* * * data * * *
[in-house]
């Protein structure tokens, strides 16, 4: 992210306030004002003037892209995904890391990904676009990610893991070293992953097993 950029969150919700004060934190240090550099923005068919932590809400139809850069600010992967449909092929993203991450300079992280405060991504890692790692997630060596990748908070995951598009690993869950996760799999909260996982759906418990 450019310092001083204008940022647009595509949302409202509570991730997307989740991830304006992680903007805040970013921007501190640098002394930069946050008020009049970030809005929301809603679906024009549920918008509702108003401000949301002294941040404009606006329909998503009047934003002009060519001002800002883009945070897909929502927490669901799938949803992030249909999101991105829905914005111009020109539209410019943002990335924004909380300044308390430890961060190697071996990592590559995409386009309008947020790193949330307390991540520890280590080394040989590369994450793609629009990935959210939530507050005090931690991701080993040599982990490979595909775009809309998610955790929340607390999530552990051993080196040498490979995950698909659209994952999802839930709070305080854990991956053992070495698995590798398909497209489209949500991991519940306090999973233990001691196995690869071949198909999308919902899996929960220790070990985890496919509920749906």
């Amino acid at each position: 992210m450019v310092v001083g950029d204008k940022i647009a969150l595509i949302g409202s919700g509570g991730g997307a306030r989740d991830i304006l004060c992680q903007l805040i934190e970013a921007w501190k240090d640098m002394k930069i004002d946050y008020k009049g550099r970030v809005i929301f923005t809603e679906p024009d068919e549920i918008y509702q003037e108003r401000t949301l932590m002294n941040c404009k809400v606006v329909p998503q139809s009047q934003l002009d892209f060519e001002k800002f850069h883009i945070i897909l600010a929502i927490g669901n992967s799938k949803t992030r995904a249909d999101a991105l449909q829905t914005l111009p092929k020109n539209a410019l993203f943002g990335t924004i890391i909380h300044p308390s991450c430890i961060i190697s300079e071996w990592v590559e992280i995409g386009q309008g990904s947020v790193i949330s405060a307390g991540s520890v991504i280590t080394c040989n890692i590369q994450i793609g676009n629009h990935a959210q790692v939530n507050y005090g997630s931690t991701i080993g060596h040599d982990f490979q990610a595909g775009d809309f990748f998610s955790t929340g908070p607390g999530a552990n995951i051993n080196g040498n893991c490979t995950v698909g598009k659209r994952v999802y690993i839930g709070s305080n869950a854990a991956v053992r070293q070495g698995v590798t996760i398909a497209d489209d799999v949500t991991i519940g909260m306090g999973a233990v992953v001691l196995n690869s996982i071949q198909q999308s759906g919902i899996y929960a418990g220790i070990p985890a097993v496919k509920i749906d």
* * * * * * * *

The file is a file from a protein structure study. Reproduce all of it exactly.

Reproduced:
[in-house]
């Protein structure tokens, strides 16, 4: 992210306030004002003037892209995904890391990904676009990610893991070293992953097993 950029969150919700004060934190240090550099923005068919932590809400139809850069600010992967449909092929993203991450300079992280405060991504890692790692997630060596990748908070995951598009690993869950996760799999909260996982759906418990 450019310092001083204008940022647009595509949302409202509570991730997307989740991830304006992680903007805040970013921007501190640098002394930069946050008020009049970030809005929301809603679906024009549920918008509702108003401000949301002294941040404009606006329909998503009047934003002009060519001002800002883009945070897909929502927490669901799938949803992030249909999101991105829905914005111009020109539209410019943002990335924004909380300044308390430890961060190697071996990592590559995409386009309008947020790193949330307390991540520890280590080394040989590369994450793609629009990935959210939530507050005090931690991701080993040599982990490979595909775009809309998610955790929340607390999530552990051993080196040498490979995950698909659209994952999802839930709070305080854990991956053992070495698995590798398909497209489209949500991991519940306090999973233990001691196995690869071949198909999308919902899996929960220790070990985890496919509920749906």
């Amino acid at each position: 992210m450019v310092v001083g950029d204008k940022i647009a969150l595509i949302g409202s919700g509570g991730g997307a306030r989740d991830i304006l004060c992680q903007l805040i934190e970013a921007w501190k240090d640098m002394k930069i004002d946050y008020k009049g550099r970030v809005i929301f923005t809603e679906p024009d068919e549920i918008y509702q003037e108003r401000t949301l932590m002294n941040c404009k809400v606006v329909p998503q139809s009047q934003l002009d892209f060519e001002k800002f850069h883009i945070i897909l600010a929502i927490g669901n992967s799938k949803t992030r995904a249909d999101a991105l449909q829905t914005l111009p092929k020109n539209a410019l993203f943002g990335t924004i890391i909380h300044p308390s991450c430890i961060i190697s300079e071996w990592v590559e992280i995409g386009q309008g990904s947020v790193i949330s405060a307390g991540s520890v991504i280590t080394c040989n890692i590369q994450i793609g676009n629009h990935a959210q790692v939530n507050y005090g997630s931690t991701i080993g060596h040599d982990f490979q990610a595909g775009d809309f990748f998610s955790t929340g908070p607390g999530a552990n995951i051993n080196g040498n893991c490979t995950v698909g598009k659209r994952v999802y690993i839930g709070s305080n869950a854990a991956v053992r070293q070495g698995v590798t996760i398909a497209d489209d799999v949500t991991i519940g909260m306090g999973a233990v992953v001691l196995n690869s996982i071949q198909q999308s759906g919902i899996y929960a418990g220790i070990p985890a097993v496919k509920i749906d």